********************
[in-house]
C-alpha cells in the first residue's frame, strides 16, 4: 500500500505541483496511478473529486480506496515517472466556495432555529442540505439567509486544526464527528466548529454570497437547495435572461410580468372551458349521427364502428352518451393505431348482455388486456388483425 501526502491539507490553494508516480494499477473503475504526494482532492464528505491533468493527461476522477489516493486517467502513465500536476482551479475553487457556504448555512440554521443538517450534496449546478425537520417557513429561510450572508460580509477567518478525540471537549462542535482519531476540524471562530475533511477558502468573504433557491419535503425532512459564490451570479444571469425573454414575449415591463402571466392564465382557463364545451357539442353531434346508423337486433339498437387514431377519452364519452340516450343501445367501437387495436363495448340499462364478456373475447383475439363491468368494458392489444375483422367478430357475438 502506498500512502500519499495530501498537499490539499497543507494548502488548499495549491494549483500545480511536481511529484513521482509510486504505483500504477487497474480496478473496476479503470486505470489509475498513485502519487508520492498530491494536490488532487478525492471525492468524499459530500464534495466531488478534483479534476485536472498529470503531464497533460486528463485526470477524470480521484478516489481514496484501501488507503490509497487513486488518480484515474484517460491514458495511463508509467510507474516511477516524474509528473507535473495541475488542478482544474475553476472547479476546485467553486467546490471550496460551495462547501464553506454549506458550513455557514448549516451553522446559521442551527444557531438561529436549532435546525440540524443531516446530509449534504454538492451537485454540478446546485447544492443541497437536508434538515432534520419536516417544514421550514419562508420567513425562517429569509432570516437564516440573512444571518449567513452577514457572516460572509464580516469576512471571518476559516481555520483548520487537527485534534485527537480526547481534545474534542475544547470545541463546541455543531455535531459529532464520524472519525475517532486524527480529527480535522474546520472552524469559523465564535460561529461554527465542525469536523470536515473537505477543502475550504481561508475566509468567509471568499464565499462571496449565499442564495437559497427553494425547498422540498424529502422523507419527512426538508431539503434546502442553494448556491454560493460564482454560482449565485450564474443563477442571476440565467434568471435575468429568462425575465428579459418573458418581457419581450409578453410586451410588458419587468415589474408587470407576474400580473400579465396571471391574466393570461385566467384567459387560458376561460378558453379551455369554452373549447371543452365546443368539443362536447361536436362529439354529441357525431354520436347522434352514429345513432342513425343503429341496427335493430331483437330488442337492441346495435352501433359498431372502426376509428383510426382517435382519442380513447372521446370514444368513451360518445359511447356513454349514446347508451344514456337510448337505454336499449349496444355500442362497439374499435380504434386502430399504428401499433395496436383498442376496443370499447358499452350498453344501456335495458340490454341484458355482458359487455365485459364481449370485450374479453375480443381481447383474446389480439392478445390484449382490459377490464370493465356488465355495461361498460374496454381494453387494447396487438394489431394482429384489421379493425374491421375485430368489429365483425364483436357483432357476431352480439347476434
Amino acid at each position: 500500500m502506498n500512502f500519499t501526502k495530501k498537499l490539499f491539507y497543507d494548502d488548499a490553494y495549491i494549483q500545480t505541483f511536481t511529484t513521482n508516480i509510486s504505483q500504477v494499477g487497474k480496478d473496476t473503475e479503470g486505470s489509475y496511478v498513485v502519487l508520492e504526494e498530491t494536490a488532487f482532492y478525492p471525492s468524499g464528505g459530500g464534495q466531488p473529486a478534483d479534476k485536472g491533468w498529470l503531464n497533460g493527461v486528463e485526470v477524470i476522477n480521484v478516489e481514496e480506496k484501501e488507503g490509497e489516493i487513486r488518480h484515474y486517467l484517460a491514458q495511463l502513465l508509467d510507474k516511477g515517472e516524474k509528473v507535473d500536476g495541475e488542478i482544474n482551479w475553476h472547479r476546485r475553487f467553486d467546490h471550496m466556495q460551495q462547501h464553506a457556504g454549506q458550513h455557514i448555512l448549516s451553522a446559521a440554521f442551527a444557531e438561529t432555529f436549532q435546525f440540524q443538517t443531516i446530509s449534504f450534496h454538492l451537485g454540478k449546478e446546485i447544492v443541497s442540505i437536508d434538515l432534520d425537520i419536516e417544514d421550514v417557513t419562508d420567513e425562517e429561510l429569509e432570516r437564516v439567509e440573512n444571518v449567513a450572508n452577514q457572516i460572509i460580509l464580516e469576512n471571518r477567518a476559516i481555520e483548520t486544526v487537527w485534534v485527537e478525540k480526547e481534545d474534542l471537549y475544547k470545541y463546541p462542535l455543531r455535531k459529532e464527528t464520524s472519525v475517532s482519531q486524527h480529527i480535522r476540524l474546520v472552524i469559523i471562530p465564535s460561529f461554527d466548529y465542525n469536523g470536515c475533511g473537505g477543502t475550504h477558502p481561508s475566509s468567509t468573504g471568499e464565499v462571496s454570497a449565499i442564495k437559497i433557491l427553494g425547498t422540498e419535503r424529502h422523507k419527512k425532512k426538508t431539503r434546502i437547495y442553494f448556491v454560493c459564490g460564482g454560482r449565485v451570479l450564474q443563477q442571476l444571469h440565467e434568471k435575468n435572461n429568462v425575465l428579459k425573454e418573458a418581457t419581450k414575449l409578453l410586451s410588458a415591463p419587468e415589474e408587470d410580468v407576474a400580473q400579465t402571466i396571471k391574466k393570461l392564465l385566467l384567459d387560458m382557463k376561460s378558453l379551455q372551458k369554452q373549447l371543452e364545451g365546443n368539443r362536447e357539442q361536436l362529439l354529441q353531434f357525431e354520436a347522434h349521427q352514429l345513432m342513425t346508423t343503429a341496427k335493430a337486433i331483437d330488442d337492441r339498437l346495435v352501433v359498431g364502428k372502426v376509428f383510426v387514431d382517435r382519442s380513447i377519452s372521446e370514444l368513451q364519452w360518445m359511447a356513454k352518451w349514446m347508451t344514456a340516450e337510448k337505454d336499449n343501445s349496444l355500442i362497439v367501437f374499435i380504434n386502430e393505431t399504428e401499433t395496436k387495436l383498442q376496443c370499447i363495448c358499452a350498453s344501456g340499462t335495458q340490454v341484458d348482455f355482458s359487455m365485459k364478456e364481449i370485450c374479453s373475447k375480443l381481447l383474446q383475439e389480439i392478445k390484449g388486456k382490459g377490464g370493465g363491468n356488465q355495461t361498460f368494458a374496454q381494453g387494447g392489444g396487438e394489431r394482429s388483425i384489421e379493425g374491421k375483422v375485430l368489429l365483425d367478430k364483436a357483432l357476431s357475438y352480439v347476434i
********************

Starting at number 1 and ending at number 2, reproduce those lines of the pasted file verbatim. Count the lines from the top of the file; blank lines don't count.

[in-house]
C-alpha cells in the first residue's frame, strides 16, 4: 500500500505541483496511478473529486480506496515517472466556495432555529442540505439567509486544526464527528466548529454570497437547495435572461410580468372551458349521427364502428352518451393505431348482455388486456388483425 501526502491539507490553494508516480494499477473503475504526494482532492464528505491533468493527461476522477489516493486517467502513465500536476482551479475553487457556504448555512440554521443538517450534496449546478425537520417557513429561510450572508460580509477567518478525540471537549462542535482519531476540524471562530475533511477558502468573504433557491419535503425532512459564490451570479444571469425573454414575449415591463402571466392564465382557463364545451357539442353531434346508423337486433339498437387514431377519452364519452340516450343501445367501437387495436363495448340499462364478456373475447383475439363491468368494458392489444375483422367478430357475438 502506498500512502500519499495530501498537499490539499497543507494548502488548499495549491494549483500545480511536481511529484513521482509510486504505483500504477487497474480496478473496476479503470486505470489509475498513485502519487508520492498530491494536490488532487478525492471525492468524499459530500464534495466531488478534483479534476485536472498529470503531464497533460486528463485526470477524470480521484478516489481514496484501501488507503490509497487513486488518480484515474484517460491514458495511463508509467510507474516511477516524474509528473507535473495541475488542478482544474475553476472547479476546485467553486467546490471550496460551495462547501464553506454549506458550513455557514448549516451553522446559521442551527444557531438561529436549532435546525440540524443531516446530509449534504454538492451537485454540478446546485447544492443541497437536508434538515432534520419536516417544514421550514419562508420567513425562517429569509432570516437564516440573512444571518449567513452577514457572516460572509464580516469576512471571518476559516481555520483548520487537527485534534485527537480526547481534545474534542475544547470545541463546541455543531455535531459529532464520524472519525475517532486524527480529527480535522474546520472552524469559523465564535460561529461554527465542525469536523470536515473537505477543502475550504481561508475566509468567509471568499464565499462571496449565499442564495437559497427553494425547498422540498424529502422523507419527512426538508431539503434546502442553494448556491454560493460564482454560482449565485450564474443563477442571476440565467434568471435575468429568462425575465428579459418573458418581457419581450409578453410586451410588458419587468415589474408587470407576474400580473400579465396571471391574466393570461385566467384567459387560458376561460378558453379551455369554452373549447371543452365546443368539443362536447361536436362529439354529441357525431354520436347522434352514429345513432342513425343503429341496427335493430331483437330488442337492441346495435352501433359498431372502426376509428383510426382517435382519442380513447372521446370514444368513451360518445359511447356513454349514446347508451344514456337510448337505454336499449349496444355500442362497439374499435380504434386502430399504428401499433395496436383498442376496443370499447358499452350498453344501456335495458340490454341484458355482458359487455365485459364481449370485450374479453375480443381481447383474446389480439392478445390484449382490459377490464370493465356488465355495461361498460374496454381494453387494447396487438394489431394482429384489421379493425374491421375485430368489429365483425364483436357483432357476431352480439347476434